NEW YORK (Reuters) - Some coronavirus patients who would have been admitted into the emergency department at a New York hospital are being sent home with an oxygen-monitoring device as the city’s medical system struggles to reserve resources for only the sickest people.
The new program at NewYork-Presbyterian Hospital is an example of how doctors are adapting and loosening normal protocols to ease the strain on emergency rooms and intensive care units in New York state, the epicenter of the coronavirus pandemic in the United States.
Since last week, more than 200 people with confirmed or suspected COVID-19, the respiratory illness caused by the virus, have been sent home with a pulse oximeter to track their oxygen levels. A doctor or nurse practitioner follows up with them via video conference.
“Some of these patients might have been on the borderline of admission,” Dr. Rahul Sharma, who is overseeing the program as the chief of emergency medicine at Presbyterian’s Weill Cornell Medical Center, said in an interview.
An oximeter is a small electronic device that clips onto a fingertip to indirectly measure the oxygen saturation of a patient’s blood. In severe COVID-19 cases, the virus can block up the lungs, hindering their ability to pass oxygen from the air into the bloodstream. While most who contract the virus recover, it has killed at least 4,900 people in the city, according to a Reuters tally.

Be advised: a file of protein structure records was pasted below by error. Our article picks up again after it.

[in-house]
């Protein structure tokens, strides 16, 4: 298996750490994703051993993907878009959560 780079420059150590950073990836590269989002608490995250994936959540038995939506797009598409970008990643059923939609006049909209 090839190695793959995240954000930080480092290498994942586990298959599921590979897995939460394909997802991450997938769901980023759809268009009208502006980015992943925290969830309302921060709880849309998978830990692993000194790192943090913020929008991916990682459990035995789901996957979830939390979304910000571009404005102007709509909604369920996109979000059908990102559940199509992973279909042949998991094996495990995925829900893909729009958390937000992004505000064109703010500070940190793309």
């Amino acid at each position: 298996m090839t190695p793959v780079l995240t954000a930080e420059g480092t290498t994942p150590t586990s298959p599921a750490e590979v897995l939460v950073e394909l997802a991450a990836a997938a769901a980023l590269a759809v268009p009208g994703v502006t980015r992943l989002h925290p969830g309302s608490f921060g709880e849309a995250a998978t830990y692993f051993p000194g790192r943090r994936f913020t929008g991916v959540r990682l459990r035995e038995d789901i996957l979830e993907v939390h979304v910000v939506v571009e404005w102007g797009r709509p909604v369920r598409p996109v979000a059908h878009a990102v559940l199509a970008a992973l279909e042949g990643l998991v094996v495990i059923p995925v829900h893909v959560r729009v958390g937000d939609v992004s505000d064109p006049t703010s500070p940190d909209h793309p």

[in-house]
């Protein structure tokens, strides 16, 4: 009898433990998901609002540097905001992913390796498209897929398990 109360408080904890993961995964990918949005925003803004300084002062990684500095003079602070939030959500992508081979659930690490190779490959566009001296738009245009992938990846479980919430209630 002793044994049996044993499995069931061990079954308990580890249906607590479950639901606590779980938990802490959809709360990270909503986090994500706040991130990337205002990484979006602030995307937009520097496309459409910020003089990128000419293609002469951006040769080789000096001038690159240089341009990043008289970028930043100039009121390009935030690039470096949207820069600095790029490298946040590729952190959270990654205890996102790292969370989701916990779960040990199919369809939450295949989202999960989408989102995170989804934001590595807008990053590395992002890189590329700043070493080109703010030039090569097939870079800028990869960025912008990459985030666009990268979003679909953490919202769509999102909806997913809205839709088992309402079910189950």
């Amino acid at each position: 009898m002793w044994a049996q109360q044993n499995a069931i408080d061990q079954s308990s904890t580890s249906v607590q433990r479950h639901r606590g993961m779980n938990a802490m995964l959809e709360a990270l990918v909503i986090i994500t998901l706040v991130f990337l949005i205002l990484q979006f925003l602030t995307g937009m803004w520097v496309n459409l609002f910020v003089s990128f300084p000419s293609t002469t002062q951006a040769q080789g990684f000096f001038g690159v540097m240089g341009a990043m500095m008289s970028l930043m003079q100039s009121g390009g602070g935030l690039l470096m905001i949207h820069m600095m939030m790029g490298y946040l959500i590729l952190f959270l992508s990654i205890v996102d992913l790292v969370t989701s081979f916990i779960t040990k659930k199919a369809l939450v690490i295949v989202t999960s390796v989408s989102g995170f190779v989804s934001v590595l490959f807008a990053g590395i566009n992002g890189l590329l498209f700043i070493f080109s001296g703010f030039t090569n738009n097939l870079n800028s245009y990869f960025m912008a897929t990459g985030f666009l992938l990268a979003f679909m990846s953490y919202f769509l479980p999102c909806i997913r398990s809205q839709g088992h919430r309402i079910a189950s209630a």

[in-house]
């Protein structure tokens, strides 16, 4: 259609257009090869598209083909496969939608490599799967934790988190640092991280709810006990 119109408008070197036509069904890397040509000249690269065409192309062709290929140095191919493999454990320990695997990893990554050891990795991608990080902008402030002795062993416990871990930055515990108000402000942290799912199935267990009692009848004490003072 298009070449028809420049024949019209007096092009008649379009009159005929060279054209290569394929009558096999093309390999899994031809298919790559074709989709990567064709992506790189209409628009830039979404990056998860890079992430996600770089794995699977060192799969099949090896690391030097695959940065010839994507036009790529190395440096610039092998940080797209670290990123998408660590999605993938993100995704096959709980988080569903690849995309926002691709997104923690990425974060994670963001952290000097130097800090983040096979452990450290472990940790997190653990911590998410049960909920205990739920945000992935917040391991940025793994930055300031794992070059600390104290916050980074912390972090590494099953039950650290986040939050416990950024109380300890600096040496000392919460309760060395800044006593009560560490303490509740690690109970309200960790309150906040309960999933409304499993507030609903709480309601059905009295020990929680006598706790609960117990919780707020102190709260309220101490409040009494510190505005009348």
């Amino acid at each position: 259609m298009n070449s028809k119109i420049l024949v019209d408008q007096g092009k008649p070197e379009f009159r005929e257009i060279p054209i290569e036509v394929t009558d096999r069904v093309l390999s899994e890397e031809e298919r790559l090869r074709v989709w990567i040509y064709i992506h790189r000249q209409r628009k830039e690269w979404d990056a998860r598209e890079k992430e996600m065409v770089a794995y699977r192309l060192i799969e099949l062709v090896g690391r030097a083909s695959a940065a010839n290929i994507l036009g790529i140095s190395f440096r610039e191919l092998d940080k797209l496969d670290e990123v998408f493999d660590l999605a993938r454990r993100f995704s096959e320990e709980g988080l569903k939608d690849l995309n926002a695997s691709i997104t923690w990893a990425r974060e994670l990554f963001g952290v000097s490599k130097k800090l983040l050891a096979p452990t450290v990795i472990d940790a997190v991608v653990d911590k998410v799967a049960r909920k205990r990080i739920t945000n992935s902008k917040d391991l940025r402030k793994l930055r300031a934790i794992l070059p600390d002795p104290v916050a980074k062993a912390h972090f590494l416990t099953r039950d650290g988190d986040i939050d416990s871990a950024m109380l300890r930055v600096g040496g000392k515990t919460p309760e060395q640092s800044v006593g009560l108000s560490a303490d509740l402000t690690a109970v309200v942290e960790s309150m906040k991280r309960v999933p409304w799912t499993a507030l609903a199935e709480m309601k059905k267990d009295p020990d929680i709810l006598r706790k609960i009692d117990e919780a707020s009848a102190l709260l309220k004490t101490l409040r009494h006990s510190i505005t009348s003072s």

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Some of the NewYork-Presbyterian patients are also being sent home with a 30lb (14 kg) portable oxygen concentrating machine which sends oxygen-rich air through a nasal cannula, a two-pronged tube inserted into the nostrils.
The patient is asked to log their oximeter readings to share with a doctor or nurse practitioner at 12-hour and 24-hour consultations. The patient may be re-admitted to the hospital if they take a turn for the worse.
No patient in the program is known to have died at home as of Wednesday, but about 15 percent were asked to return to hospital to be admitted for inpatient care, a hospital spokeswoman said.
At least two other hospital systems outside of New York unveiled similar new programs using oximeters in late March. Doctors at other hospitals said Presbyterian’s approach could have benefits for patients with a disease about which they still have much to learn.
“There’s no guarantees in either direction, there are risks to hospitalization and there are risks with sending people home,” Dr. Laura Burke, an assistant professor of emergency medicine at Harvard Medical School, said in an interview.
Doctors have noticed there can be a worrisome lag in symptoms among some COVID-19 patients, with oxygen saturation dropping for some time before a patient is aware of breathing problems.
For patients that turn up at an emergency department with other COVID-19 symptoms, giving a pulse oximeter to use at home could be one way to “err on the side of safety,” Burke said.
Reporting by Jonathan Allen, editing by Ross Colvin and Grant McCool